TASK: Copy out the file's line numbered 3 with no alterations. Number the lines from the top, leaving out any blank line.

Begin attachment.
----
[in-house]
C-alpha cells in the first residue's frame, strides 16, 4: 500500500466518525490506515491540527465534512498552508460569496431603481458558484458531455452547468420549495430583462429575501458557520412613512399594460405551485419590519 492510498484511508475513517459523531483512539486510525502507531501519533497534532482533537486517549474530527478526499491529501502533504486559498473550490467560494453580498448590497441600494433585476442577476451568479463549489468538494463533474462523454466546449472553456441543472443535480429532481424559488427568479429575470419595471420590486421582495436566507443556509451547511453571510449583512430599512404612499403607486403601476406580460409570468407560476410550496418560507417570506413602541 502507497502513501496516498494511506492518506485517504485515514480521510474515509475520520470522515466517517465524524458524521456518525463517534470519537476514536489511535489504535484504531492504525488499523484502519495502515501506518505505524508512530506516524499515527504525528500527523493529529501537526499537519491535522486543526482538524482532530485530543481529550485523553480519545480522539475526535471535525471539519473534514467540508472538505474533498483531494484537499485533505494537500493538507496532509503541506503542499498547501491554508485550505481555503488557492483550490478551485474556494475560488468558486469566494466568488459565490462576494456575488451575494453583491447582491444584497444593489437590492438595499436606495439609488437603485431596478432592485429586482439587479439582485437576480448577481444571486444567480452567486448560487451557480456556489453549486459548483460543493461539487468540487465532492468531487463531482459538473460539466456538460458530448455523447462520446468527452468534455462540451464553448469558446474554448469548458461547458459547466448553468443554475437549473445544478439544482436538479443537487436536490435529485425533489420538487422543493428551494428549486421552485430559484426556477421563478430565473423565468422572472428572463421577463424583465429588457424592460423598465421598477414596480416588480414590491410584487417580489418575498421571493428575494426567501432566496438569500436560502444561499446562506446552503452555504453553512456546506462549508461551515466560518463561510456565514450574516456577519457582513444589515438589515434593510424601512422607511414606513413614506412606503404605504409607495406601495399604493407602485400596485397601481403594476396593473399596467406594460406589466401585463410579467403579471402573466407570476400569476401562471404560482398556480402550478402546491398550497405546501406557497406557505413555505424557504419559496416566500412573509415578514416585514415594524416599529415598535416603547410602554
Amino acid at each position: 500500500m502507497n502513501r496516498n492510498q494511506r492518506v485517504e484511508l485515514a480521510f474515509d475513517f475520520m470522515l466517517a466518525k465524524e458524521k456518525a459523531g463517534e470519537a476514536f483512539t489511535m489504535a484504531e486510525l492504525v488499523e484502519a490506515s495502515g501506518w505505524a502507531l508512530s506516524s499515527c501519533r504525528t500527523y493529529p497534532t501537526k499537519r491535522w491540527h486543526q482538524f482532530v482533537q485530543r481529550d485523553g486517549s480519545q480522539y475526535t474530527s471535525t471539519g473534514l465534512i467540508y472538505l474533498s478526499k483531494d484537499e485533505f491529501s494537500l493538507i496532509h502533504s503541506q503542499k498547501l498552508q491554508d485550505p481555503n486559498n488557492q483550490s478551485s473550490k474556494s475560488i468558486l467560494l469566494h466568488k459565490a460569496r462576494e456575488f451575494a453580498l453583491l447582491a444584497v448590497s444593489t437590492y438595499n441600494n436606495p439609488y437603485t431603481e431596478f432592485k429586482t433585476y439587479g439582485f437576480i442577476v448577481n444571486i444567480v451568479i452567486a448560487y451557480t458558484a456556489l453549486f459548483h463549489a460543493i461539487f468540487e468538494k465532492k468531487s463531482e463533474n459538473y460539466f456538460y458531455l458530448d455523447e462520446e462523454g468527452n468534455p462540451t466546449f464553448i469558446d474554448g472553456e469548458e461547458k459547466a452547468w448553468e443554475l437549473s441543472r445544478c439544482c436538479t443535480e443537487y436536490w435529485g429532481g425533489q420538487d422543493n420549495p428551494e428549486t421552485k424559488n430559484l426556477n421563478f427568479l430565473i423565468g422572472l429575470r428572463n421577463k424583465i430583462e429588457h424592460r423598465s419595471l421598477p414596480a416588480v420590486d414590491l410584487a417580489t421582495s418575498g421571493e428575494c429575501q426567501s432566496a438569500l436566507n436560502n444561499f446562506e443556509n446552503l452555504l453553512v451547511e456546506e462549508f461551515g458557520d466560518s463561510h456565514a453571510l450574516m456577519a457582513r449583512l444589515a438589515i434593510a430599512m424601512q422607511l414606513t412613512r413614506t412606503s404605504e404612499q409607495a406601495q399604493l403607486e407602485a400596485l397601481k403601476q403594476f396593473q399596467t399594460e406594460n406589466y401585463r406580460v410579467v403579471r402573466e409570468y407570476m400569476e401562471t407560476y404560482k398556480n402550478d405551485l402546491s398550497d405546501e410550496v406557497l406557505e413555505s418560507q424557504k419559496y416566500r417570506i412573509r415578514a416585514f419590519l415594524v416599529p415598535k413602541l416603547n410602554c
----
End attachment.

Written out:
Amino acid at each position: 500500500m502507497n502513501r496516498n492510498q494511506r492518506v485517504e484511508l485515514a480521510f474515509d475513517f475520520m470522515l466517517a466518525k465524524e458524521k456518525a459523531g463517534e470519537a476514536f483512539t489511535m489504535a484504531e486510525l492504525v488499523e484502519a490506515s495502515g501506518w505505524a502507531l508512530s506516524s499515527c501519533r504525528t500527523y493529529p497534532t501537526k499537519r491535522w491540527h486543526q482538524f482532530v482533537q485530543r481529550d485523553g486517549s480519545q480522539y475526535t474530527s471535525t471539519g473534514l465534512i467540508y472538505l474533498s478526499k483531494d484537499e485533505f491529501s494537500l493538507i496532509h502533504s503541506q503542499k498547501l498552508q491554508d485550505p481555503n486559498n488557492q483550490s478551485s473550490k474556494s475560488i468558486l467560494l469566494h466568488k459565490a460569496r462576494e456575488f451575494a453580498l453583491l447582491a444584497v448590497s444593489t437590492y438595499n441600494n436606495p439609488y437603485t431603481e431596478f432592485k429586482t433585476y439587479g439582485f437576480i442577476v448577481n444571486i444567480v451568479i452567486a448560487y451557480t458558484a456556489l453549486f459548483h463549489a460543493i461539487f468540487e468538494k465532492k468531487s463531482e463533474n459538473y460539466f456538460y458531455l458530448d455523447e462520446e462523454g468527452n468534455p462540451t466546449f464553448i469558446d474554448g472553456e469548458e461547458k459547466a452547468w448553468e443554475l437549473s441543472r445544478c439544482c436538479t443535480e443537487y436536490w435529485g429532481g425533489q420538487d422543493n420549495p428551494e428549486t421552485k424559488n430559484l426556477n421563478f427568479l430565473i423565468g422572472l429575470r428572463n421577463k424583465i430583462e429588457h424592460r423598465s419595471l421598477p414596480a416588480v420590486d414590491l410584487a417580489t421582495s418575498g421571493e428575494c429575501q426567501s432566496a438569500l436566507n436560502n444561499f446562506e443556509n446552503l452555504l453553512v451547511e456546506e462549508f461551515g458557520d466560518s463561510h456565514a453571510l450574516m456577519a457582513r449583512l444589515a438589515i434593510a430599512m424601512q422607511l414606513t412613512r413614506t412606503s404605504e404612499q409607495a406601495q399604493l403607486e407602485a400596485l397601481k403601476q403594476f396593473q399596467t399594460e406594460n406589466y401585463r406580460v410579467v403579471r402573466e409570468y407570476m400569476e401562471t407560476y404560482k398556480n402550478d405551485l402546491s398550497d405546501e410550496v406557497l406557505e413555505s418560507q424557504k419559496y416566500r417570506i412573509r415578514a416585514f419590519l415594524v416599529p415598535k413602541l416603547n410602554c